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the discovery last made. In such a manner, however, that here also all that necessarily belongs to the indirect exposition is abstracted from ideas, and even being and the discovery made of the immediate activity of the mind are brought back into the sphere of the senses, and into that of the individual and particular; for it is only in this sense that conception (86%a) is always spoken of in what follows. For with reference to the inquiry into the nature of knowledge, a new principle is set up affirming that it is right conception, and it is examined whether knowledge can lie within this more narrowly limited sphere. This investigation produces first of all, a laborious attempt to define the sphere of false conception, and from this, and simultaneously with it, that of true knowledge; an attempt which Socrates declares at the end of it to be unsatisfactory, because false conception at last must still rest upon an incomprehensible mistaking of knowledge, whence he concludes that the latter must be found before the former. Hence too, there grows a very important consequence, though as before, not expressly drawn, that it is impossible that pure knowledge should lie within the same sphere as error, and that truth or falsehood cannot be predicated of the former, but only possession or non-possession. After this attempt them, that principle is itself very shortly dispatched by the distinction set up and generally recognised, and which, by means of the example chosen, again refers to the practical and the Gorgias—the distinction between true conception to be mediately attained, and knowledge at all times and in all things immediate. This, again, paves the way to the last attempt here made to grasp the nature of knowledge, starting with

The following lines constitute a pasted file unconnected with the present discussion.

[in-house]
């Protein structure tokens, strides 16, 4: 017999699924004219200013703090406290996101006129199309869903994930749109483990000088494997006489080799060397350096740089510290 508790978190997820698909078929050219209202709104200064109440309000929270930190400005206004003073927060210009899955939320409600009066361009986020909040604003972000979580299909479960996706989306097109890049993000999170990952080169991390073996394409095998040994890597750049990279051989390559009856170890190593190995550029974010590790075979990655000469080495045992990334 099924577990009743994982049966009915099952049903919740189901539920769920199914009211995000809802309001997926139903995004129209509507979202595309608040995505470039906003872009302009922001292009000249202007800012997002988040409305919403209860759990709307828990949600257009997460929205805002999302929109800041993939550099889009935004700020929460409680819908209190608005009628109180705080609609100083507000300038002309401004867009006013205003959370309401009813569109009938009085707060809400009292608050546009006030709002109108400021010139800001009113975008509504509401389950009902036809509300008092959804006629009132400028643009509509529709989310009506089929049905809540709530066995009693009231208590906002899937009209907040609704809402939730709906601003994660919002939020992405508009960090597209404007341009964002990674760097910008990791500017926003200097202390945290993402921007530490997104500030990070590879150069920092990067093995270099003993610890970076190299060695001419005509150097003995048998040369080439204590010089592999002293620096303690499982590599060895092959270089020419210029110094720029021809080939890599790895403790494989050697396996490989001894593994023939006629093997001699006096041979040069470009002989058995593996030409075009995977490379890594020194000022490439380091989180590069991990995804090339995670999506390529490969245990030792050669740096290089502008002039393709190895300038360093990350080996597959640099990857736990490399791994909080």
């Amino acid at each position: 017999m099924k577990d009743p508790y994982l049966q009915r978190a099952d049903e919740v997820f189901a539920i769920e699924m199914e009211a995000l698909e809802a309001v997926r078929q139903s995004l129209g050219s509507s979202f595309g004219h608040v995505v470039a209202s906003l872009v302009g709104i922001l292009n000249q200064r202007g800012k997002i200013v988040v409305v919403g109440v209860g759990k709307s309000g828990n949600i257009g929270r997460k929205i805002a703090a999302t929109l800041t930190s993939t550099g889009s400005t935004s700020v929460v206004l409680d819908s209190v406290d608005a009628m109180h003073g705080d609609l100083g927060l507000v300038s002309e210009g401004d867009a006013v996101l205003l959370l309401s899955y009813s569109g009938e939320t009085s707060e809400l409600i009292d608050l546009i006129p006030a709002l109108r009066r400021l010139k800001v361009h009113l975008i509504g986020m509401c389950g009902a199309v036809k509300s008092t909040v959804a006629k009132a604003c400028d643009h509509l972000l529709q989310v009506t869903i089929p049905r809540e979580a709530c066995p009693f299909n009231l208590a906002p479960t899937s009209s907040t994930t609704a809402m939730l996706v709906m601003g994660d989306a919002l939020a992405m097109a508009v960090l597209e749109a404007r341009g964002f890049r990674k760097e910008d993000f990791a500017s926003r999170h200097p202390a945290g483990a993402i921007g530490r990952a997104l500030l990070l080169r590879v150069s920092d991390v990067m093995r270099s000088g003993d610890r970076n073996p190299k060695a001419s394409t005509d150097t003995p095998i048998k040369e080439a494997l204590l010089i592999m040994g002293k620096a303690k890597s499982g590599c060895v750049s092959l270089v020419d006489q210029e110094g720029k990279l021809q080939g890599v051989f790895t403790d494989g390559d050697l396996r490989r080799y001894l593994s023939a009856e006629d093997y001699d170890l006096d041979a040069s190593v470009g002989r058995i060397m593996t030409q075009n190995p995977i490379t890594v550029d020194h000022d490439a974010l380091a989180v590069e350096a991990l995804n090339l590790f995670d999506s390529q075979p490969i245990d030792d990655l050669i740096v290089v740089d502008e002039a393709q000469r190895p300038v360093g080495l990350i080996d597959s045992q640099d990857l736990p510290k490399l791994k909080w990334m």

the assumption, that it is right* conception combined with reasonable explanation. And here again by far the largest space is occupied by an accurately considered, though only incidental, investigation as to an assumed opposition, not however tenable throughout, in the relations of the simple and compound to knowledge in the sense assumed ; and then again the principle itself is very soon dispatched according to the two significations given of reasonable explanation, which Plato especially distinguishes, inasmuch as the refutation of the last is also good at the same time for the first. Wonderfully ingenious, when we consider these particular grand divisions one with another, is the uniformity of execution in the structure of the whole and of the particular parts. To begin with what comes last; how limited in comparison with the beginning appears at the end the sphere within which knowledge is still sought, though not found ; and how near at last is what proceeds merely from sensuous impression, independent of ideas, brought to a deceptive similarity with knowledge, though it can never exalt itself to a level with it. It may be said that these three transitions from mere perception, as it is here represented, to right conception generally, and from this to such conception as is full and clear enough to furnish a reasonable explanation, give us a graduated scale for the simplest, and so to speak, the rudest up to the most refined view of common consciousness, so that it is rejected with all its pretensions to knowledge, and a question is at last started which manifestly points to the necessity of an opposite principle, but